No Fly Zone in Syria

The Violence of Humanitarian Intervention and the Need for Genuine Solidarity

by Joe Caterine

The White Helmets rescue a boy after a barrel bomb attack in Aleppo, April 2014. (Photo courtesy of The Independent).

An attack in the province of Idlib last month has led to more calls for a No Fly Zone (NFZ) in northern Syria. This agenda is being pushed by humanitarian groups like Avaaz, The Syrian Campaign, and The White Helmets. One such campaign, Planet Syria (run by The Syrian Campaign), claims to be representing non-violent activists on the ground. According to the group’s survey of 277 activists, the main reason given for wanting a NFZ is that it would “protect civilians and reduce the violence.”

John Tye, the Campaign Director for Avaaz, shared this line of reasoning in an email response to criticism of Avaaz’s support for a NFZ. He makes the bold claim that a NFZ will “save tens of thousands of civilians’ lives.”

Avaaz’s coalition cites a 2014 UN Security Council Resolution that specifically outlaws “barrel bombs,” or improvised explosive devices that sometimes contain toxic chemical components. In 2015 alone, there have been 321 documented barrel bomb attacks, 210 of which were dropped in northern Syria.

Growing Support for a NFZ

Since the idea for a NFZ in northern Syria was first proposed by France (Syria’s former colonizer), the United States has hesitated in committing to such an operation. Last month, however, a US envoy announced that the United States was considering a NFZ on the Turkish border, but the specifics have yet to be outlined.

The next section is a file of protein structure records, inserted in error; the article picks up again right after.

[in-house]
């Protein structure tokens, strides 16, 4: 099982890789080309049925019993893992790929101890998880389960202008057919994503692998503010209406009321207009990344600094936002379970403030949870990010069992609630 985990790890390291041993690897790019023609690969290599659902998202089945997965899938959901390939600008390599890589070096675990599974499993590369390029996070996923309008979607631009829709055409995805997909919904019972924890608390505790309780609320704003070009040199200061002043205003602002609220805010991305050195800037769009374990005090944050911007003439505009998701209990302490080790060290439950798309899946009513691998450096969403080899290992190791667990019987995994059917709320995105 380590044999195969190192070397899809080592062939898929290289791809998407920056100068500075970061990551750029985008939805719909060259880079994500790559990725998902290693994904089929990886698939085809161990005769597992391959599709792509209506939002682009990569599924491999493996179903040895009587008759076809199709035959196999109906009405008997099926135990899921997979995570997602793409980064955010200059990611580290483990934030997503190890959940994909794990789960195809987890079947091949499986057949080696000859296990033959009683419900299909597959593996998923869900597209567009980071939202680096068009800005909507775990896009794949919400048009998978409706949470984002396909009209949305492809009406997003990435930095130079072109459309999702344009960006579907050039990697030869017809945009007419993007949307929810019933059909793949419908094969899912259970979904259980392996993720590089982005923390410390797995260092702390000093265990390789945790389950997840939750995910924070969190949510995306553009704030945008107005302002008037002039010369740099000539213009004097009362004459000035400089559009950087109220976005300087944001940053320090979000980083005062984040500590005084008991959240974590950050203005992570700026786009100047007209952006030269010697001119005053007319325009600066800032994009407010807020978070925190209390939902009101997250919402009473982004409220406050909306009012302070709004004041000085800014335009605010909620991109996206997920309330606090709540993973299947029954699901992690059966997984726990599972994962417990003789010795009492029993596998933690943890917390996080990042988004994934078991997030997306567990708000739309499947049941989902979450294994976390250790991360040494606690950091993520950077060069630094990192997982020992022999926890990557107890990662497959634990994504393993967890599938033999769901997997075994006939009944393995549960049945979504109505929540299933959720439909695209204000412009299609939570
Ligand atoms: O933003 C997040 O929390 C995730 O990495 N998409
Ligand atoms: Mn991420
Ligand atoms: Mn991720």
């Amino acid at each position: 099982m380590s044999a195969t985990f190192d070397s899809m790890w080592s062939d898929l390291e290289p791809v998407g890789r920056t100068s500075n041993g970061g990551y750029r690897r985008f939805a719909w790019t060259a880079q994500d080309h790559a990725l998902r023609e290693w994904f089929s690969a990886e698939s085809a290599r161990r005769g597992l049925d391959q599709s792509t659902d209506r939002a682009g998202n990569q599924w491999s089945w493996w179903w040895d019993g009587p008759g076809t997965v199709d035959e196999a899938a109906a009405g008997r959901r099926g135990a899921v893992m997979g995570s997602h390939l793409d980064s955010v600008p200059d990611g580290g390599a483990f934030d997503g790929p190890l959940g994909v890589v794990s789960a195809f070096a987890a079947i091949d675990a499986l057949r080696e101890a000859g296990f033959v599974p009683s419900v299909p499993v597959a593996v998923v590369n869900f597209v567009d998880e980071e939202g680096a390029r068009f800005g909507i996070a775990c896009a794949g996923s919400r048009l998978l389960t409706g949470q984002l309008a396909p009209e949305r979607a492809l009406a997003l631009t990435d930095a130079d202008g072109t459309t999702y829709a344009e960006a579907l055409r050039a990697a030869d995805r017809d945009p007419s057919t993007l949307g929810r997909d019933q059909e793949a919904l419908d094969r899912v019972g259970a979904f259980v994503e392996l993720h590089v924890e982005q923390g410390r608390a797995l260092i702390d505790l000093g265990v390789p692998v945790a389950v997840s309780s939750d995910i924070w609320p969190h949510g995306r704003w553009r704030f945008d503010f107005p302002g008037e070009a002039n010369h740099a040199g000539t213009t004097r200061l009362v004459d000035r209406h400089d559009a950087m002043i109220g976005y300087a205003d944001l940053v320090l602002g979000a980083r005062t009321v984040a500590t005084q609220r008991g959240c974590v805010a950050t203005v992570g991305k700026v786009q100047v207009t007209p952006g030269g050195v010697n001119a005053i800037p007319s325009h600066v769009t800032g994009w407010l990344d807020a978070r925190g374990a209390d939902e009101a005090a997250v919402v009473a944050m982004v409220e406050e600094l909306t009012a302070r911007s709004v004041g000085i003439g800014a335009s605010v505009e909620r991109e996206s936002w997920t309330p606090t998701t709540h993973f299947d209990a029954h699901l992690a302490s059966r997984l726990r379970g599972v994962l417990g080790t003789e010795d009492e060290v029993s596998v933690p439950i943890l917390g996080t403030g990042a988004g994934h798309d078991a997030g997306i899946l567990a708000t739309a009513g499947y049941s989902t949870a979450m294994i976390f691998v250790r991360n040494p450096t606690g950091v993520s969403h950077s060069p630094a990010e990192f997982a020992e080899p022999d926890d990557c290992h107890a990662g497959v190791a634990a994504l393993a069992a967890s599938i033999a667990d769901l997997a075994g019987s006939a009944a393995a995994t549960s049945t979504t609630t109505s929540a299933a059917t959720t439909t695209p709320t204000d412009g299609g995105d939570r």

The United States’ unwillingness to impose a NFZ has to do with concerns about directly confronting Assad’s regime and the escalation in violence that would result. The Syrian Government has one of the most sophisticated surface-to-air missile systems in the region and is much more prepared to counter US air power than previous countries subjected to NFZs. As an alternative, the Obama Administration has advocated for local “freeze” ceasefires as a de-escalation strategy. UN envoy Staffan de Mistura has led negotiations with Syrian government officials and opposition leaders to agree to these ceasefires, but the truces so far have been ineffective and short-lived.

While the international demand for peaceful negotiations in Syria wavers, the enforcement of a NFZ has gained public support in the past few months. Avaaz’s recent campaign is partly responsible, but so is the growth of ISIS and the wide circulation of its horrific crimes. A poll released last month showed that 52% of US citizens would vote for a presidential candidate who would deploy ground troops to confront ISIS. A NFZ would give the US military the ability to work more closely with opposition forces in Syria and increase its airstrikes against ISIS. Still, the US air campaign that began last September has also killed Syrian civilians. According to the Syrian Observatory for Human Rights, US-led airstrikes have killed over 100 non-combatants so far. The US military has admitted that its guidelines to avoid civilian casualties in Syria are “loose.

The 2011 NFZ in Libya

When considering a NFZ in Syria, the most recent analogy would be the NFZ imposed on Muammar Gaddafi’s regime in March 2011. Avaaz also led a campaign to raise support for a NFZ in Libya. Avaaz’s call to action argued “a powerful public demand from all corners of the planet can push all the governments on the Council to take action.” Other humanitarian groups, like the Genocide Intervention Network and the International Crisis Group, also pushed for a “humanitarian intervention.”